What upsets me is when the city wanted to remodel the golf course, we didn’t need a bond to do that. They just took money from the electrical department and the city has been losing money ever since.
Look around at other towns our size — they all have nice sports complexes for the youth.
The future of Fredericksburg is our youth. We must start taking care of our own or it’s going to get worse.
How do you keep kids out of trouble? You keep them busy with the sports complex. If you don’t think we need this, come out to the baseball or soccer fields on a Saturday morning during the season and take a look.
Win or lose, the city must start thinking about the youth.
Please don’t forget the future of Fredericksburg — our youth. Please vote yes.
Being somewhat conflicted about the proposed sports park, it appears several issues have not been adequately addressed publicly to allow for an informed vote on something that will require millions now and considerable annual future expenditures. The more this park is used, the more maintenance will be required.
Our school system should provide adequate athletics for physical fitness, leadership and teamwork. Since this park is not meant to create professional athletes in soccer baseball or tennis, would it not be wiser to put this large amount of money toward academic support which might more readily help students in a vocation, success in college or a career? Don’t we want them to be self-sufficient?
Young families moving to Fredericksburg, I believe, are more concerned with safety, good jobs at good pay, affordable housing, low taxes and an excellent education for their kids (not necessarily in that order) — their determining concern is not a sports park.
Apparently, we have done a good job attracting vineyards. Might our city and county leaders put their heads together and try to find some industry that fits our city so that we can attract younger professionals?
Why the big hurry to complete this venture? Why not start small, make sure facilities are used wisely and fully, and then add on as interest grows?
Living in the county and having property in the city does not allow me a vote on this issue, nor will there be a vote on how county funds are spent. In the county, though, it seems there are never enough funds for roads, moving, tree trimming, etc. Is the $2-plus million from the county going to impact that even more?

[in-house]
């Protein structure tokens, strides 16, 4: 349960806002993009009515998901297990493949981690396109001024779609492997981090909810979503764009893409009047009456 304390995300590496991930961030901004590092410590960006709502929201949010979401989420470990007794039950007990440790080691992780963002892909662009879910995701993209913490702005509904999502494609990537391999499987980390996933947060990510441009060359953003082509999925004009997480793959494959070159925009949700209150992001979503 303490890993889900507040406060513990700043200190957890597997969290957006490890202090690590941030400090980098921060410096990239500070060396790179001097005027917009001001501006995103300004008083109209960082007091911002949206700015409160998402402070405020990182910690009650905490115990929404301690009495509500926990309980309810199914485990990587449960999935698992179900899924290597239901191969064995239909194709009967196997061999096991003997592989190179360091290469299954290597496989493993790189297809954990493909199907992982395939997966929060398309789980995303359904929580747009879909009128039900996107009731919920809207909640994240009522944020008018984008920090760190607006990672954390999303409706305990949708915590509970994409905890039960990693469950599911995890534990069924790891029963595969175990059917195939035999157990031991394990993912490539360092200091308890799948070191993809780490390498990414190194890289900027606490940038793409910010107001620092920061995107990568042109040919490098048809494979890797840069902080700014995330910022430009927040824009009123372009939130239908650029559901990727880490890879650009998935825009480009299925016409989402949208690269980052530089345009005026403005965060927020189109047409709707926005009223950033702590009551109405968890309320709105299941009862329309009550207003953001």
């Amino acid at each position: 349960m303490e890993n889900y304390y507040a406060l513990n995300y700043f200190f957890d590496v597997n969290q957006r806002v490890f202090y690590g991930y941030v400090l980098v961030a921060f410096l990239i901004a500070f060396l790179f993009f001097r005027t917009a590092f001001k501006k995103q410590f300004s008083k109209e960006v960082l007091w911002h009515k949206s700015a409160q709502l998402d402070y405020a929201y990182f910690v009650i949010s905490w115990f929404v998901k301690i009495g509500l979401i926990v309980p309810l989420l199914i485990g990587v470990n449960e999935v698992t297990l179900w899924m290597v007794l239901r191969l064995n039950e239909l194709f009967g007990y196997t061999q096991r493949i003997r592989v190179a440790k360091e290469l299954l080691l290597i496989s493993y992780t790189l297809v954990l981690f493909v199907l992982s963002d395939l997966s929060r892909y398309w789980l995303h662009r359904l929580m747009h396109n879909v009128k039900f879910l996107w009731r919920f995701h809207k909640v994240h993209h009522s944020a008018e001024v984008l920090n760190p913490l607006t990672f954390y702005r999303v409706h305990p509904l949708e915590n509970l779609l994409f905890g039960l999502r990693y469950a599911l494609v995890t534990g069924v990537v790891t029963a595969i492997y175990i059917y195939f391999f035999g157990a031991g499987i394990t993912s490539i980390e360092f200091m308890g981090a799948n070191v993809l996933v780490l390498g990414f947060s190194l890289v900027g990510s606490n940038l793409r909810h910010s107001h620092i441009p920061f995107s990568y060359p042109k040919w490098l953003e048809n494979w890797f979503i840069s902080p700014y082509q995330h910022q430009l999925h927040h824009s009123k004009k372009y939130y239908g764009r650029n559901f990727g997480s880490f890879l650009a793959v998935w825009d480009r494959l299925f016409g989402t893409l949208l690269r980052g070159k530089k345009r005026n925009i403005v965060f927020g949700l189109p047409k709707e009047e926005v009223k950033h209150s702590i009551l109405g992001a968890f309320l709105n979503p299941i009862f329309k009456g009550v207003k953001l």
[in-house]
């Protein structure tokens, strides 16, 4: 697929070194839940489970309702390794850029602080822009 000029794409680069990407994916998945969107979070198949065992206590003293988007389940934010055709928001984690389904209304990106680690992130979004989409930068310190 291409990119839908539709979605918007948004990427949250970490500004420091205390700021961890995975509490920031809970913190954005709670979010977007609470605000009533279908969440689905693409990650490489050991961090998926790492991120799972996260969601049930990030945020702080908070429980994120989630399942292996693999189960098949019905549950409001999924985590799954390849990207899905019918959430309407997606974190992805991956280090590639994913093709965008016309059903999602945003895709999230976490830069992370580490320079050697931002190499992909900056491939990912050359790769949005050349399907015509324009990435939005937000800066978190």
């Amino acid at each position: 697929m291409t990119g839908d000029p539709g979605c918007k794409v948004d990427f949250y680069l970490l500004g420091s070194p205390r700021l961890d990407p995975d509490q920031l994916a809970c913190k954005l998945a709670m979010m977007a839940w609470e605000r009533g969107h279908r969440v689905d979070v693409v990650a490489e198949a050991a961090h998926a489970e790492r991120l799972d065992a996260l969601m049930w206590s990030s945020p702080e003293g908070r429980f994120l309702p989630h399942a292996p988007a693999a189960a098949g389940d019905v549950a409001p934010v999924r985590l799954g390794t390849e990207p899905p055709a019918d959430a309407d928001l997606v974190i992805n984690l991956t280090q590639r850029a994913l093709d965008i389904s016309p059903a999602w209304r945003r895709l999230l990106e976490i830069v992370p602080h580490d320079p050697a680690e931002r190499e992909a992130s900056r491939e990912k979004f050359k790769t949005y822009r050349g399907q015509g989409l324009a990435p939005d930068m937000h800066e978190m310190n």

Just saying, we shouldn’t bite off more than we can chew.
Sports park bond
After buying land for $3.6 million, without voter approval, the City of Fredericksburg is again providing the opportunity for a defeated bond issue to be resurrected in hopes of further developing the land they have already purchased.
The recent ad in the paper stated the actual “total cost” would be $8.4 million vs. the original $12.6 million. With $3.6 million already paid for the land, the proposed $6.1 million from city taxpayers, and a gift from county taxpayers of $2.3 million, the sports park has a factual “total cost” of $12 million. This does not include the ongoing cost of nearly half a million dollars per year necessary for city maintenance, and the $17,000 in interest each month for the purchase of the land.
Fredericksburg needs to find a solution for affordable housing before trying to attract parents who will work here, but will have to live elsewhere, due to high housing and property tax costs.
Prioritizing publicly funded and supported recreational facilities over painfully obvious issues harkens back to the political solutions of ancient Rome.
The sports park represents another “money pit” that the taxpayers will subsidize, in addition to the golf course, which has lost millions of dollars, and the two public pools that are open a mere 10 weeks each year. We will never be able to attract those young families with higher taxes.
Vote “NO” for another money pit and higher taxes.